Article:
Millennials may face crushing student loans and a bad job market, but if they follow the “success sequence” — high school degree, full-time work, and marriage before having children– they are more likely to prosper financially.
A study from the American Enterprise Institute and Institute for Family Studies found that 97 percent of millennials who followed this sequence are not poor by ages 28-to-34.
Millennials have diverged from baby boomer generation traditions. A record 55 percent of millennials (28-34) had children before marriage, while only 25 percent of baby boomers had them at that age. Although millennials have taken different paths to family life, the three steps explored in the study are key to financial security.
86 percent of millennials who married first have a family income in the middle or top third of income distribution, compared to only 53 percent who had kids first. 73 percent of unmarried young adults have incomes in the middle or top third.
“Compared with the path of having a baby first, marrying before children more than doubles young adults’ odds of being in the middle or top income tiers, after adjusting for education, childhood family income, employment status, race/ethnicity, sex, and respondents’ scores on the Armed Forces Qualifying Test (AFQT), which measures intelligence and knowledge of a range of subjects.,” IFS’ Brad Wilcox wrote.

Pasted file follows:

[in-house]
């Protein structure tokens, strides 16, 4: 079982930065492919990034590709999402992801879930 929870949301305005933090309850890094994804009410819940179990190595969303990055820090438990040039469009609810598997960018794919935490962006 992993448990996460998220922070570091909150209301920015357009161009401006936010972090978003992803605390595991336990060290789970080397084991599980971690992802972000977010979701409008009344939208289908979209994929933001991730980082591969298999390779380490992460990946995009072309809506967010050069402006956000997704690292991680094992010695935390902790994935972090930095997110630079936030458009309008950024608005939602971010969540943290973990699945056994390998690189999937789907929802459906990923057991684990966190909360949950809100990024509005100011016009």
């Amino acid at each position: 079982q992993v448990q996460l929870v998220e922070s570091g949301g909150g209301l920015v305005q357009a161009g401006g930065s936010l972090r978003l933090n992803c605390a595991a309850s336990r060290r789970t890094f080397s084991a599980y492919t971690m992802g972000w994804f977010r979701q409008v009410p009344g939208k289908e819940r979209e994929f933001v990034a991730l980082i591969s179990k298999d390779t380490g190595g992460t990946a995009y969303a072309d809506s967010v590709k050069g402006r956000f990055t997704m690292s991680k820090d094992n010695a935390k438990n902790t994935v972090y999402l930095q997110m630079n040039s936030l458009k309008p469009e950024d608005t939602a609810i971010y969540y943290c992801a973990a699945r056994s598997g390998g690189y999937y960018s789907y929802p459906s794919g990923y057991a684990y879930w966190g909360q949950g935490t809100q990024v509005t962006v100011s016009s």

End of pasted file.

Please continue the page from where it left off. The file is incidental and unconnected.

This study holds for all income levels and ethnicities. 73 percent of millennials from low-income families who married before having kids reached the middle or third income by early adulthood. 76 percent of African American, 81 percent of Hispanic, and 87 percent of white young adults who married before having kids are in the middle or top third of income distribution.
While the marriage step is important, the other two should not be ignored. 31 percent of millennials who only completed the first step, graduating high school, are in poverty by their early 30s. Just 8 percent who completed the first two steps are in poverty by the same age.
In contrast, 53 percent of those who completed no steps are in poverty by ages 28-34.
The study concluded that public policy should incentivize these sequence steps in order to grant future generations the best opportunity to avoid poverty and pursue the American dream.